Herbert “Bill” Sisk never talked about the war after he came home. His daughter knew he had served but nothing beyond that, until she found a hidden shoebox one day during middle school and opened it. Inside were horrifying images of skeletal humans packed together in mass graves, gaping black furnaces, and people standing behind bars, craning to get a look at the camera lens pointed their way.
“I asked what they were, and they quickly disappeared,” Martha Hackworth, Sisk’s daughter, told Coffee or Die Magazine recently. “And my parents said, ‘They’re from the war, and we’re not talking about it.’”
Years later, she and her father were watching President Ronald Reagan on TV, speaking at Pointe-du-Hoc on the 40th anniversary of the Normandy invasion.
“That’s when he started talking about the 90th,” Hackworth said.
Sisk was born and raised in Lynchburg, Virginia. He and several classmates left high school in the middle of their senior year and joined the Army in 1943.
“It was just a patriotic thing to do at the time,” the 95-year-old told Coffee or Die.
Sisk said his basic training at Fort Bragg, North Carolina, was cut short because the US needed more troops on the front lines. He crossed the Atlantic with the 90th Infantry Division, commanded by the legendary Gen. George S. Patton, whom Sisk said he saw in person several times and characterized as a great leader.
“Nobody could speak ill of him,” he said.
Sisk arrived first in Glasgow, Scotland, then traveled to the Welsh city of Cardiff, where he trained as a radio operator and practiced beach landings.
“We’d go out in the ocean every day and come back in and land,” he said. “And one day we went out and didn’t come back.”
On June 6, 1944, Sisk and his fellow soldiers in the 359th Infantry Regiment landed an LST (tank landing ship) on Utah Beach late in the afternoon. The carnage from the morning’s battle had been cleared from the beach, and the Allied forces were processing German prisoners of war. Plenty more combat lay ahead, however.
Sisk turned 19 three days later.
“I got no cake, no birthday presents,” Sisk likes to tell people. “But I had a lot of fireworks.”
In July, Sisk’s unit was tasked with taking Mont-Castre (Hill 122). They suffered high casualties while taking the hill, and Sisk was shot in the thigh as he sat down to eat dinner one night. He was evacuated to England to recover and sent back to his unit in time for Thanksgiving.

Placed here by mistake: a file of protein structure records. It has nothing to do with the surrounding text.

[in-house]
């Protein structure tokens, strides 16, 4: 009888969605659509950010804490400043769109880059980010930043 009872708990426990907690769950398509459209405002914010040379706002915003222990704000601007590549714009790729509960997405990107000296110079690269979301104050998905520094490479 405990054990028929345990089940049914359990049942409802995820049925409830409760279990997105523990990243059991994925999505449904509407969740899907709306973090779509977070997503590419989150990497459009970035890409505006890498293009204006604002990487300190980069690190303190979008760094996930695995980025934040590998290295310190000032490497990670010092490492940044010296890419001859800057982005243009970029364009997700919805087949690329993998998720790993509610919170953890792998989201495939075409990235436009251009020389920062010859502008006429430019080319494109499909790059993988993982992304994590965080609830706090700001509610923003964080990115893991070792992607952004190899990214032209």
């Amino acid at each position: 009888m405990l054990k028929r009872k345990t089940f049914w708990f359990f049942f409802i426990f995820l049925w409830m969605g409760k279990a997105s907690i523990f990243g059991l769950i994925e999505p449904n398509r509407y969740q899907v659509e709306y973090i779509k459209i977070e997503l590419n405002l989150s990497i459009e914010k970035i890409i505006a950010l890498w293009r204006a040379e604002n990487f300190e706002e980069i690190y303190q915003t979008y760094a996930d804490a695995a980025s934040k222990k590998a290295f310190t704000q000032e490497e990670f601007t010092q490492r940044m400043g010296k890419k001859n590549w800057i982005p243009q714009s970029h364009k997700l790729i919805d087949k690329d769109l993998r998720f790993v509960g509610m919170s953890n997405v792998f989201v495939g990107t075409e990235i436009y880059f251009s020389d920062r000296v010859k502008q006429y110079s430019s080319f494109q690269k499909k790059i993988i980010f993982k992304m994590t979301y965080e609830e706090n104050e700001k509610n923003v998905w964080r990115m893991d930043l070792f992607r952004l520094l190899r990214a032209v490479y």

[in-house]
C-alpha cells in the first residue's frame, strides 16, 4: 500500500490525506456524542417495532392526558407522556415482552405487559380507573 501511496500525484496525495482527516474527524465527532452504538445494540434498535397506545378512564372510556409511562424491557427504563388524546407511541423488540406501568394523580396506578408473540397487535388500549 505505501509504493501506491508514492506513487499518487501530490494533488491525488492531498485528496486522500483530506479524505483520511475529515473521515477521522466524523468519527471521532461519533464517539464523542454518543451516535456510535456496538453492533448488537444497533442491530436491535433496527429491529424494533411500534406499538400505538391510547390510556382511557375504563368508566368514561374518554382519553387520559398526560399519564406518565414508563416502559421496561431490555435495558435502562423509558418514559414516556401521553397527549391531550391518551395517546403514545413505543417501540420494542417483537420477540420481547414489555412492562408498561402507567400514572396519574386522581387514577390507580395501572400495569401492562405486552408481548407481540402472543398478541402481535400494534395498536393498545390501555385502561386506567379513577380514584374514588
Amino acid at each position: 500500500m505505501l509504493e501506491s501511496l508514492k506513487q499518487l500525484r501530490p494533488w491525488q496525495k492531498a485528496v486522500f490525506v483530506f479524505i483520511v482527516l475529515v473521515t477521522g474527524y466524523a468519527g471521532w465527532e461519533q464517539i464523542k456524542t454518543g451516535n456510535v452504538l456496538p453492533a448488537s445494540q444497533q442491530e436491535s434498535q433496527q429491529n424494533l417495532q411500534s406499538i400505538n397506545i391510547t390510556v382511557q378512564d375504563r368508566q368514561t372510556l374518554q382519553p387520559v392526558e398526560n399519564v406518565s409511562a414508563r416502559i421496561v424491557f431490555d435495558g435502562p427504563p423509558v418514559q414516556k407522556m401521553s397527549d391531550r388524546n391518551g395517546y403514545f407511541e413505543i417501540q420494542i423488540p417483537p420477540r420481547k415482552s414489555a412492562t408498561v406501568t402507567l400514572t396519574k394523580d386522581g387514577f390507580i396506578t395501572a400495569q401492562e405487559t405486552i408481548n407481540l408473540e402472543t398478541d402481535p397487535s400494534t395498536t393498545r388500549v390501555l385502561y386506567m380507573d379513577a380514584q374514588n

With the 90th, Sisk went on to fight in the Battle of the Bulge and liberate Luxembourg before continuing across to Merkers, Germany, where a friend in the military police showed him the salt mines the Nazis had used to store millions of dollars’ worth of gold, art — including prints from Renaissance artist Albrecht Dürer — and other valuables stolen from death camp prisoners.
Sisk said the rooms full of clothes, shoes, and gold teeth that he saw paled in comparison with the Flossenbürg concentration camp. The camp held between 5,000 and 18,000 prisoners at its peak. As Allied forces approached, Hitler’s SS began evacuating prisoners who were strong enough to move. Around 2,000 emaciated prisoners remained when US troops arrived, and the Nazi guards fled.
“The furnaces were still running,” Sisk said.
He took photos of the horrific scene, and in the days that followed, Gen. James Van Fleet and Gen. George S. Patton forced the townspeople to bury the bodies and witness what the Nazis had done. Today, a memorial plaque at Flossenbürg honors the 90th Infantry Division.
Sisk and his fellow soldiers liberated several smaller concentration camps too, but Flossenbürg was the one that haunted him most.
During 11 months of combat, nearly 3,000 soldiers from the 90th were killed in action, more than 14,000 were wounded, and around 1,500 went missing or were captured. Patton returned the respect and dedication his soldiers in the 90th showed him, writing in a certificate of tribute, “You are the best soldiers in the world. It was a great honor to command you.”
Sisk returned to the United States aboard the USS Blue Ridge, named for the mountains of his home state. He finished high school and married, and after doctors told him his war wound would prevent it, he had two daughters. He built the house where he still lives and lived a quiet life, all evidence of his time in the war tucked away in a dusty shoebox for decades.
“We had everyday, ordinary people that became the Greatest Generation,” Hackworth said. “They went into World War II and fought and then came back. They weren’t superheroes or anything like that. They did their job and did it well and then came back and lived ordinary lives.”
After he started opening up about his experiences in the war in the 1980s, Sisk would make numerous trips to Europe. One highlight was visiting Berlé, Luxembourg, for the 50th anniversary of the war. Sisk remembered it as a shell of a town, destroyed by the Germans. Half a century later, “they had rebuilt the town exactly like it was before,” he said.
Hackworth emphasized how grateful the people of France and Germany have been every time her father and other World War II veterans have returned, throwing celebrations in their honor.
Still, 77 years after landing on Utah Beach, Sisk maintains there were “no heroes.”
“Well, I beg to differ there,” his daughter said. “To go and do that is heroic. But you know, heroes are scared. They get scared all the time. They’re just ordinary people who do extraordinary things.”